4 design of reversible ROM will also be optimized. Various transistor design of reversible decoder have been proposed in [15,16]. Shamsujjoha and Babu [15] proposed the transistor design of a fault tolerant reversible decoder which requires a large number of transistors. Ravish et al. [16] only mentioned the transistor count of a reversible decoder without showing the transistor design and it requires more transistors than [16]. Different approaches of reversible D FF have been proposed in [5,8,10,17 19]. Mamun et al. [17] proposed a reversible D FF which shows no design for the complement output Q. Existing reversible D FFs in [5,8,10,18] requires large number of gates, quantum cost and delay. Thapliyal and Vinod [19] proposed the transistor design of a reversible D latch. But the [19] design for the complement output requires more quantum cost than other existing designs. 4. PROPOSED TRANSISTOR REALIZATION OF REVERSIBLE GATES In this section, we propose the transistor implementation of reversible logic gates that are required to design the components of reversible ROM Proposed Transistor Realization of Feynman Gate The transistor implementation of reversible Feynman gate is shown in Figure 1(a). When control input A is 0, transistor 1 is in on state and input B is passed straight to output Q. When control input A is 1, transistor 2 and transistor 3 are in on state and input B is inverted to pass to output Q. This design requires only 3 transistors and achieves 62.5% reduction over the existing designs [19] and [20] in terms of transistor count. Our proposed implementation is completely reversible in nature as it is suitable for both forward and backward computation. Forward Computation: P = A, If A = 0 then Q = B Else Q = B Backward Computation: A = P, If P = 0 then B = Q Else B = Q 72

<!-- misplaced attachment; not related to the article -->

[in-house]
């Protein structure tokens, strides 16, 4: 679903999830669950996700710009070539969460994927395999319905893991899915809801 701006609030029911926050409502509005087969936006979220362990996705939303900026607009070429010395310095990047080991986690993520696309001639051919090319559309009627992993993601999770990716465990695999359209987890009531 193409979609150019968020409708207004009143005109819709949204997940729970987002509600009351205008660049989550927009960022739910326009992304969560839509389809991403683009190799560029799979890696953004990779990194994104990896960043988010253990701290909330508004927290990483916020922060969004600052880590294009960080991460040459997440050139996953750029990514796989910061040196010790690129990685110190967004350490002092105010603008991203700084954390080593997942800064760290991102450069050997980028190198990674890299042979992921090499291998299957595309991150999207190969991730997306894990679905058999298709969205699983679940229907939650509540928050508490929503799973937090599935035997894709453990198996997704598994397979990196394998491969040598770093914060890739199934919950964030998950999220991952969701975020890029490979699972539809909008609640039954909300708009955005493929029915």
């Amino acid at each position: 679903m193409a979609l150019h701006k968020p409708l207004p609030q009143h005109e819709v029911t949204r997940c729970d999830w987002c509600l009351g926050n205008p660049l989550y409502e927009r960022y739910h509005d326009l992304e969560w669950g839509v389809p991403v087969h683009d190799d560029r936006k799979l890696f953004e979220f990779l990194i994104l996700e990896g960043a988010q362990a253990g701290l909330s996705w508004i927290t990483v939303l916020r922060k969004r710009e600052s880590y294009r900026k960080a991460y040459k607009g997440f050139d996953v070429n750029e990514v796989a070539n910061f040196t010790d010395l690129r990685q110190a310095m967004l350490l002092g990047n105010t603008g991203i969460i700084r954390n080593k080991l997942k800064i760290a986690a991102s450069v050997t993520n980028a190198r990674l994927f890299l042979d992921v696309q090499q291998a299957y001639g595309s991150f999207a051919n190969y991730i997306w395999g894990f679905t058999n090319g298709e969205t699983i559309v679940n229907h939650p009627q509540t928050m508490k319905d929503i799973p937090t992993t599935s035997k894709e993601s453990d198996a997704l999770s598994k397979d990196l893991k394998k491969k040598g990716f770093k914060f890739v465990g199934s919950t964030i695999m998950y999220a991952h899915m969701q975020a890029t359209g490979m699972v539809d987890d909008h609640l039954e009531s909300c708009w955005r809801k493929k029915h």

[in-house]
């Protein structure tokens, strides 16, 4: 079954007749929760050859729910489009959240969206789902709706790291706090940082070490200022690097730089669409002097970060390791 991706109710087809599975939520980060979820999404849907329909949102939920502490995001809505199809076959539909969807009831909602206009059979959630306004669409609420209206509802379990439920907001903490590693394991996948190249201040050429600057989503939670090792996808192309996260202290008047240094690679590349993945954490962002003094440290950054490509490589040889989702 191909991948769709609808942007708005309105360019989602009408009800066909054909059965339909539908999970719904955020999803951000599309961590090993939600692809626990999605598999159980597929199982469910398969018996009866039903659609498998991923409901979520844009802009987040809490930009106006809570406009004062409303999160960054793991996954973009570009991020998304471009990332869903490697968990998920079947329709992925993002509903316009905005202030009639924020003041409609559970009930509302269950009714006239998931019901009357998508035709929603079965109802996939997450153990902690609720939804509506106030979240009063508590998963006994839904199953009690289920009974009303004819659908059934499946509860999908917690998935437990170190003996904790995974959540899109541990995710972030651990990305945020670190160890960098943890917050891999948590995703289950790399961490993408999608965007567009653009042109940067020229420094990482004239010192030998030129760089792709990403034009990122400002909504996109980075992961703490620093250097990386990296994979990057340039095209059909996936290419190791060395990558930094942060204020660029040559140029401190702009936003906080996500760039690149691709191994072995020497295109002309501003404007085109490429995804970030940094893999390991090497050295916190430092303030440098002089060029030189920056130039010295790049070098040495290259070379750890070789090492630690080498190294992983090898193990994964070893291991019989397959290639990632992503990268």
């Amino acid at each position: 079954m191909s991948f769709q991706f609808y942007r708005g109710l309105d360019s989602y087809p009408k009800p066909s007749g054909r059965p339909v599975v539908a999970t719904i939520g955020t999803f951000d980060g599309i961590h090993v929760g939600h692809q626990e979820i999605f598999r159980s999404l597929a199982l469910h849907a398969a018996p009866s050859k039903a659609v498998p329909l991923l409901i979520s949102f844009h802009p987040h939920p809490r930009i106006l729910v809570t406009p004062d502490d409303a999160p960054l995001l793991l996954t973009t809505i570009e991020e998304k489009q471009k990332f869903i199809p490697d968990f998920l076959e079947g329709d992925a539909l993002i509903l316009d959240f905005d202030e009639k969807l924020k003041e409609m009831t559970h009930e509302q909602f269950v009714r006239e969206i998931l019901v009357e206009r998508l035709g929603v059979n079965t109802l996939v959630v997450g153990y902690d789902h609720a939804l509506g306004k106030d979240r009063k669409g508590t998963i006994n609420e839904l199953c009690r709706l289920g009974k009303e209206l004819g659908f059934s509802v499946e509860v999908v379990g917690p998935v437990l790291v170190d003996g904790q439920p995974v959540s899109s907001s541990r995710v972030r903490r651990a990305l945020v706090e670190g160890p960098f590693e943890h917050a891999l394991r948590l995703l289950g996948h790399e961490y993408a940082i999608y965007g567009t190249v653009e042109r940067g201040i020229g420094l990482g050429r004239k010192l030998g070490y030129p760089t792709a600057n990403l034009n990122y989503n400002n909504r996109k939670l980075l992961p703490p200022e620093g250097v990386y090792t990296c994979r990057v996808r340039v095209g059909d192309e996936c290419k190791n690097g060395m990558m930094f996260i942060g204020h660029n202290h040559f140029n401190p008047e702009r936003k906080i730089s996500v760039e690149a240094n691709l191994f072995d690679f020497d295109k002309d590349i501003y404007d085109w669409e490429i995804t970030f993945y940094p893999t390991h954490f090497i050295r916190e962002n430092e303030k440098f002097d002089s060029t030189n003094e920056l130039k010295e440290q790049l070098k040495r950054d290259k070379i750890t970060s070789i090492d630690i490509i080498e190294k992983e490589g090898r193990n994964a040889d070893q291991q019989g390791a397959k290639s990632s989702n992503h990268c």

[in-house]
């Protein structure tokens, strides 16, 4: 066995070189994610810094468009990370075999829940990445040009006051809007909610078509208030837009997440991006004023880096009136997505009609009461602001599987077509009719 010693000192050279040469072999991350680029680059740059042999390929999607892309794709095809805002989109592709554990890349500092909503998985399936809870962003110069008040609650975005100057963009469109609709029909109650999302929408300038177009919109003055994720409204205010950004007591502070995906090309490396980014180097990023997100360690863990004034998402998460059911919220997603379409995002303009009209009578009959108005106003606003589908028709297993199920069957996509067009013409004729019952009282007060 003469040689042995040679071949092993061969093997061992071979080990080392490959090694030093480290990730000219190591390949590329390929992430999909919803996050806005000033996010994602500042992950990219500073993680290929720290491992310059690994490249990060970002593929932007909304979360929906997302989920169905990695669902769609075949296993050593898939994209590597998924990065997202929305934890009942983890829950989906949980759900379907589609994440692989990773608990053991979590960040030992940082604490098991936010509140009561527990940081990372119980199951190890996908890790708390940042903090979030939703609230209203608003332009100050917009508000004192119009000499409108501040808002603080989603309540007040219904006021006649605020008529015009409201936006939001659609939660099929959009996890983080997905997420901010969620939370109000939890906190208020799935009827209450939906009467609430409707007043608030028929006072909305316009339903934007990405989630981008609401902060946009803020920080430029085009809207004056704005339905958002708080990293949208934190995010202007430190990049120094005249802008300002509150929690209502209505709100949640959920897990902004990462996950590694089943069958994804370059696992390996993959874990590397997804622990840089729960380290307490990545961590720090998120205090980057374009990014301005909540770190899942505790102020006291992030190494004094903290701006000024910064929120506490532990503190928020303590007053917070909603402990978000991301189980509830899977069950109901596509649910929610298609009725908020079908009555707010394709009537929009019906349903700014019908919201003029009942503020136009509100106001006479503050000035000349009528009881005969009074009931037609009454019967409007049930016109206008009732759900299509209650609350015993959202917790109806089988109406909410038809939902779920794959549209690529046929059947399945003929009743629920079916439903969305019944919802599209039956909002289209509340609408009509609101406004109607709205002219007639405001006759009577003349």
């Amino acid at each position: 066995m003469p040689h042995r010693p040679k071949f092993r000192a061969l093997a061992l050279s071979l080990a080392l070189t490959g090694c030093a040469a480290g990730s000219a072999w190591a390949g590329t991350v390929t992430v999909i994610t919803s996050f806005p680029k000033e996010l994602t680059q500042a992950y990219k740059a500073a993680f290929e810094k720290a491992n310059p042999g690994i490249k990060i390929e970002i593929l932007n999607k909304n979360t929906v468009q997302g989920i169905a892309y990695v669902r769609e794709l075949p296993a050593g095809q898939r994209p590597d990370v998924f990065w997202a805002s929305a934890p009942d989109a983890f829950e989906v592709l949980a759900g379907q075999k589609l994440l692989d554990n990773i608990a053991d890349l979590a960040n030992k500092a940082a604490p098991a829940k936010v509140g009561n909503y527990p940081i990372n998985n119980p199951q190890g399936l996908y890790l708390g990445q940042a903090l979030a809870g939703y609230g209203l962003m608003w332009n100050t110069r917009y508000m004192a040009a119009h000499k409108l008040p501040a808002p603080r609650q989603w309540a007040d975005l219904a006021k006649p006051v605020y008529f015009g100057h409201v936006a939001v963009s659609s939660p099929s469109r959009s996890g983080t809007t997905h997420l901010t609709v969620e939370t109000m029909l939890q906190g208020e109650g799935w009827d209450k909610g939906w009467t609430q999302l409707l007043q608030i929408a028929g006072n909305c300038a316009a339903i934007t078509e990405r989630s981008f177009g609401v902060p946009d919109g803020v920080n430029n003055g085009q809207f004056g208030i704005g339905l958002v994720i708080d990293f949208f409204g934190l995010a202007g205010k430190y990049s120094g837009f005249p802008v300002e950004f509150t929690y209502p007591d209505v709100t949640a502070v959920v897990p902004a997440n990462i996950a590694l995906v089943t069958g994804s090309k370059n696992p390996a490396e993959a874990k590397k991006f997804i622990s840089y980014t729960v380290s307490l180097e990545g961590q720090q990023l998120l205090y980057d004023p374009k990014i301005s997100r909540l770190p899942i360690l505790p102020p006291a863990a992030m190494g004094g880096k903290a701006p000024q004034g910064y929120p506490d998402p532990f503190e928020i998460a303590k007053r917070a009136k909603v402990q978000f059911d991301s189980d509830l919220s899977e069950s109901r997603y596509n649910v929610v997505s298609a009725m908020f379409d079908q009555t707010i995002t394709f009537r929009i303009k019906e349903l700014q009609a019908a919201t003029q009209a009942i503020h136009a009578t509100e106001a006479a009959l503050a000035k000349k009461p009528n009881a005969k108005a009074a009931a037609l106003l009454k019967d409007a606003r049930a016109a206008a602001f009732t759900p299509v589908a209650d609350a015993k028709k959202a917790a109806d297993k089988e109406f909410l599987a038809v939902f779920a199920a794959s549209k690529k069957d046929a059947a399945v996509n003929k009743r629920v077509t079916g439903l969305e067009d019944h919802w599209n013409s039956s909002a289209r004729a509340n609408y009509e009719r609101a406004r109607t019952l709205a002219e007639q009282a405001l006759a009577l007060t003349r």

5 (a) (b) Figure1. Transistor Realization of (a) Feynman Gate and (b) Toffoli Gate 4.2. Proposed Transistor Realization of Toffoli Gate The transistor implementation of Toffoli gate is shown in Figure 1(b). Transistors 1, 2 and 3 in the dotted block represents the transistors in Feynman gate shown in Figure 1(a) and performs EX-OR operation of input B and C. When control input A is 1, transistor 4 is in on state and (B C) is passed to output R. When control input A is 0, transistor 5 is in on state and input C is passed to output R. This design requires only 5 transistors and achieves 58.3% and 68.75% reduction in terms of transistor count over the existing designs [19] and [20], respectively. The proposed implementation is completely reversible in nature. The forward and backward calculation can be explained as follows: Forward Computation: Backward Computation: P = A, Q = B, If A = 1 and B = 1 then R = C Else R = C A = P, B = Q, If P = 1 and Q = 1 then C = R Else C = R 4.3. Proposed Transistor Realization of Hasan Lafifa (HL) Gate We realize existing HL Gate [14] by 13 transistors as shown in Figure 2. Input A and D are EX- ORed in first dotted block using transistors 1, 2 and 3 which represents three transistors of Feynman gate shown in Figure 1(a). When control input B is 0, transistor 4 is in on state and (A D) is passed to output S. Here, input B works as the control input to derive output Q and S. When control input B is 1, transistor 5 is in on state and input C is passed to output S. Input B controls the transistors 6 and 7 as the transistors 4 and 5 to produce output Q. Transistors 8, 9, 10 73